Niagara (tug) facts for kids
The Niagara underway
|Builder:||Detroit Dry Dock Company|
|Out of service:||June 4, 1904|
|Identification:||U.S. Registry #18714|
Quick facts for kidsGeneral characteristics
|Length:||130 feet (40 m)|
|Beam:||24.58 feet (7.49 m)|
|Depth:||8.7 feet (2.7 m)|
|Installed power:||560 horsepower fore and aft compound steam engine|
|Location||Lake County, Minnesota|
|Nearest city||Duluth, Minnesota|
|Architect||Detroit Dry Dock Company|
|MPS||Minnesota's Lake Superior Shipwrecks MPS|
|NRHP reference No.||94000344|
|Added to NRHP||April 14, 1994|
The Niagara was a large wooden tugboat that sank on June 4, 1904 on Lake Superior near the town of Duluth, Minnesota, Lake County, Minnesota after running aground near Knife River. On April 14, 1994 the wreck of the Niagara was added to the National Register of Historic Places.
The Niagara (Official number 18714) was one of the large class of "outside" tugboats that were built for timber rafting on the Great Lakes. They were designed for the lumber industry which at the time was very large. She was built by the Detroit Dry Dock Company in 1872 as hull number #9.
She was 130 feet (40 m) long, her beam was 24.58 feet (7.49 m) wide and she had a depth of 8.7 feet (2.7 m). The vessel measured 276.87 gross register tons and 183.05 net register tons. The Niagara is significant because of her work in the Great Lakes lumber industry.
In 1889 the Niagara was rebuilt and had a new engine and machinery installed. Her new engine was a 56-horsepower fore and aft compound steam engine that had bores of 24 inches and 44 inches by 36 inch stroke. The new engine was built by the Frontier Engine Works Company of Detroit, Michigan. Her new Scotch marine boiler 13 feet (4.0 m)-wide and 13 feet (4.0 m)-high, and it was built by Thomas McGregor of Detroit, Michigan.
On the day of June 4, 1904 the Niagara was sailing from Sault Ste. Marie, Michigan to Duluth, Minnesota to tow some construction equipment owned by Hugo & Tims from Duluth, Minnesota To Lake Huron. She was sailing in heavy weather when she ran aground on Knife Island. The crew of the Niagara claimed that the reason for their grounding was that their compass failed because it started detecting magnetic anomalies on the shoreline. Her captain ordered her engine to be reversed, but the strong winds and heavy seas drove her onto the rocks. Huge waves began to pound the Niagara; she began to break apart quickly. Distress calls that were being sent by the Niagara were heard in a village at the mouth of Knife River. The village's telegraph operator telegraphed the town of Two Harbors, Minnesota to request assistance. The steel tug Edna G was sent to rescue her crew. She quickly arrived to assist the Niagara's crew. The Edna G rescued the eleven crewmen and two passengers that were aboard. The only person who sustained an injury was Mrs. A. Merritt who cut her hand on a piece of broken glass while she was escaping her cabin.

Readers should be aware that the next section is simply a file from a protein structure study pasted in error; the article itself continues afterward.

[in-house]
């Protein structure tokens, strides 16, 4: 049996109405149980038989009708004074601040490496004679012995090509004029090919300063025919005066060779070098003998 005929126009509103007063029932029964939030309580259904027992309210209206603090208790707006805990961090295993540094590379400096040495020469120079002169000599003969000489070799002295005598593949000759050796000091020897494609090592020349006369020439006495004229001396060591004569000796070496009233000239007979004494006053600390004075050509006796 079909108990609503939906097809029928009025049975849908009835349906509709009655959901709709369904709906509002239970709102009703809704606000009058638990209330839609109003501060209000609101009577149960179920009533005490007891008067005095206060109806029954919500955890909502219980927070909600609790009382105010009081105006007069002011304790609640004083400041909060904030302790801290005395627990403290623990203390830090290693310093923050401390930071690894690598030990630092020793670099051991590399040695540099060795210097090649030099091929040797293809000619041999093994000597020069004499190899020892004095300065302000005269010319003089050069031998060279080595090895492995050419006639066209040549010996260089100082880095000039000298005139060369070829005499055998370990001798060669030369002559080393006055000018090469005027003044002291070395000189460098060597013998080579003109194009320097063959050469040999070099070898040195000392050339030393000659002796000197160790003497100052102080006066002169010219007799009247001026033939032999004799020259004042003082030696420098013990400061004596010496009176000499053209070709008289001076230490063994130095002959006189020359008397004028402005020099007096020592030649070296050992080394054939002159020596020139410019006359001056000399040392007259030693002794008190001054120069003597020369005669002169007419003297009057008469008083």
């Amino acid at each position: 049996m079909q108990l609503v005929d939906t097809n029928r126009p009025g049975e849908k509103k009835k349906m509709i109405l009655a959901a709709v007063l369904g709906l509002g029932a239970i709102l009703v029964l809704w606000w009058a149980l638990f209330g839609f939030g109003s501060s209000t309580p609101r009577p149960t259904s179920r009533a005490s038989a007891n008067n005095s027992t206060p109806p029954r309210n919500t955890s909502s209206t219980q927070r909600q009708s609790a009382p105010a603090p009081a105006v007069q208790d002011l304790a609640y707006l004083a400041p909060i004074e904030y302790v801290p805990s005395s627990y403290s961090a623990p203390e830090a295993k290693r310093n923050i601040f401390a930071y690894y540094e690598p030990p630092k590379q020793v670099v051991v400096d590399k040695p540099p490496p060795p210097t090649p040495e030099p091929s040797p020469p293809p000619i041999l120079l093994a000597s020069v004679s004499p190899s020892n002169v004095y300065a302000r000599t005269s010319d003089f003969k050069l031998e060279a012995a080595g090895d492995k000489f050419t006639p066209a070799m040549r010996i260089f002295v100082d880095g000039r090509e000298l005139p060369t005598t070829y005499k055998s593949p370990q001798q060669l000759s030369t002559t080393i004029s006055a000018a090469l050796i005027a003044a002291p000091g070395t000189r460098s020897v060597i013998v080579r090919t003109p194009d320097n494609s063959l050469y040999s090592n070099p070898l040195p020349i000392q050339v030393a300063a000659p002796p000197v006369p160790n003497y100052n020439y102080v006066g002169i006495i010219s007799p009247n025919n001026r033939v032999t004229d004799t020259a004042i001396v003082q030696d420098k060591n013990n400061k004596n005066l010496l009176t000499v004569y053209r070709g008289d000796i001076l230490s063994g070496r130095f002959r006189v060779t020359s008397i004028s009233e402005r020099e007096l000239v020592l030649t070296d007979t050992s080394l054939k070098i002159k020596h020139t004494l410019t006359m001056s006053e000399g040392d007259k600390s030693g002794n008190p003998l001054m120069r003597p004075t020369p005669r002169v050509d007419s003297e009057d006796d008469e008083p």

On June 16, 1904 the Duluth Evening News reported that the Niagara was quickly stripped of her boiler, engine, machinery, and iron and steel work, then the pieces were placed the machinery in the Whitney Brother's dock in Duluth, Minnesota.
Wreck of the Niagara
The wreck of the Niagara lies in four pieces on a rocky slope off Knife Island. The four sections of her hull include: her stem, her starboard side and keel, her port side and a detached section of her starboard side rail. There is no trace of her stern which means that either it was recovered during a salvage attempt, or it lies quite far away from the rest of the wreckage. There is also a small section of her deck is still attached to her port side. The Niagara is also a rare vessel because she is one of only two known rafting tugs in the Minnesota portion of Lake Superior, the other one being the Bob Anderson which was built in 1862.
Niagara (tug) Facts for Kids. Kiddle Encyclopedia.